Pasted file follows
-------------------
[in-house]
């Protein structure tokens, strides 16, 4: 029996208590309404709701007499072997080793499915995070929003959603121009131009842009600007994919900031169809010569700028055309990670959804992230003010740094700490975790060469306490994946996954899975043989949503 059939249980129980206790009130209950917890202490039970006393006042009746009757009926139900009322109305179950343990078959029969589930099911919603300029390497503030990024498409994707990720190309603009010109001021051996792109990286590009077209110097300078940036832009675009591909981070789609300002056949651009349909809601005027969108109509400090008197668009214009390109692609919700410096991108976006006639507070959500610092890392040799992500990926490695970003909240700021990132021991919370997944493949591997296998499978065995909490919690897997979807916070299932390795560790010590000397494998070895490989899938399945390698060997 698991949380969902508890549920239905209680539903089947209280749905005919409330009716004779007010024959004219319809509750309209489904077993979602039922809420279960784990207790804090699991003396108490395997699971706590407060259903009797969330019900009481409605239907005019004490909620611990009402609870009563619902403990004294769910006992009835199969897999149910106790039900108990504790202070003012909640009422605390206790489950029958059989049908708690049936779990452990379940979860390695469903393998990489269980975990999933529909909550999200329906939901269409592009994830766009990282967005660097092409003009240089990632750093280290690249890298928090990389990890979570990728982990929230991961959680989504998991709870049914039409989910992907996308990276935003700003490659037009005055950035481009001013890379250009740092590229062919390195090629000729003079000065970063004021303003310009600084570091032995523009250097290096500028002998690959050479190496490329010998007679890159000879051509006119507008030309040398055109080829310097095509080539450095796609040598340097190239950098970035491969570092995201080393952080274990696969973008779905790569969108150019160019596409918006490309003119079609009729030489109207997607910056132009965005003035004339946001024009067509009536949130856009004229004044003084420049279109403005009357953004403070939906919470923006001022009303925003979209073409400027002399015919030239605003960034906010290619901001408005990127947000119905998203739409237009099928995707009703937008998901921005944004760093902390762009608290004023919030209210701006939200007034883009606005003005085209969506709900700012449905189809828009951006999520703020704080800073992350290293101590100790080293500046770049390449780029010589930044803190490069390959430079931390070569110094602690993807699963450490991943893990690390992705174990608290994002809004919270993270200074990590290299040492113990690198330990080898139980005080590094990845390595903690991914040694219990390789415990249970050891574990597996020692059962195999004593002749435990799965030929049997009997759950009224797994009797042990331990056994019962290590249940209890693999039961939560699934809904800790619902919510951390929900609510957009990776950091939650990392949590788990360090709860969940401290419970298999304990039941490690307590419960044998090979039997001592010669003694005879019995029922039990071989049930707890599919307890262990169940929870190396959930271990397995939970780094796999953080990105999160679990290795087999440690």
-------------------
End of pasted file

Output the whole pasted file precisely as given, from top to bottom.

[in-house]
């Protein structure tokens, strides 16, 4: 029996208590309404709701007499072997080793499915995070929003959603121009131009842009600007994919900031169809010569700028055309990670959804992230003010740094700490975790060469306490994946996954899975043989949503 059939249980129980206790009130209950917890202490039970006393006042009746009757009926139900009322109305179950343990078959029969589930099911919603300029390497503030990024498409994707990720190309603009010109001021051996792109990286590009077209110097300078940036832009675009591909981070789609300002056949651009349909809601005027969108109509400090008197668009214009390109692609919700410096991108976006006639507070959500610092890392040799992500990926490695970003909240700021990132021991919370997944493949591997296998499978065995909490919690897997979807916070299932390795560790010590000397494998070895490989899938399945390698060997 698991949380969902508890549920239905209680539903089947209280749905005919409330009716004779007010024959004219319809509750309209489904077993979602039922809420279960784990207790804090699991003396108490395997699971706590407060259903009797969330019900009481409605239907005019004490909620611990009402609870009563619902403990004294769910006992009835199969897999149910106790039900108990504790202070003012909640009422605390206790489950029958059989049908708690049936779990452990379940979860390695469903393998990489269980975990999933529909909550999200329906939901269409592009994830766009990282967005660097092409003009240089990632750093280290690249890298928090990389990890979570990728982990929230991961959680989504998991709870049914039409989910992907996308990276935003700003490659037009005055950035481009001013890379250009740092590229062919390195090629000729003079000065970063004021303003310009600084570091032995523009250097290096500028002998690959050479190496490329010998007679890159000879051509006119507008030309040398055109080829310097095509080539450095796609040598340097190239950098970035491969570092995201080393952080274990696969973008779905790569969108150019160019596409918006490309003119079609009729030489109207997607910056132009965005003035004339946001024009067509009536949130856009004229004044003084420049279109403005009357953004403070939906919470923006001022009303925003979209073409400027002399015919030239605003960034906010290619901001408005990127947000119905998203739409237009099928995707009703937008998901921005944004760093902390762009608290004023919030209210701006939200007034883009606005003005085209969506709900700012449905189809828009951006999520703020704080800073992350290293101590100790080293500046770049390449780029010589930044803190490069390959430079931390070569110094602690993807699963450490991943893990690390992705174990608290994002809004919270993270200074990590290299040492113990690198330990080898139980005080590094990845390595903690991914040694219990390789415990249970050891574990597996020692059962195999004593002749435990799965030929049997009997759950009224797994009797042990331990056994019962290590249940209890693999039961939560699934809904800790619902919510951390929900609510957009990776950091939650990392949590788990360090709860969940401290419970298999304990039941490690307590419960044998090979039997001592010669003694005879019995029922039990071989049930707890599919307890262990169940929870190396959930271990397995939970780094796999953080990105999160679990290795087999440690």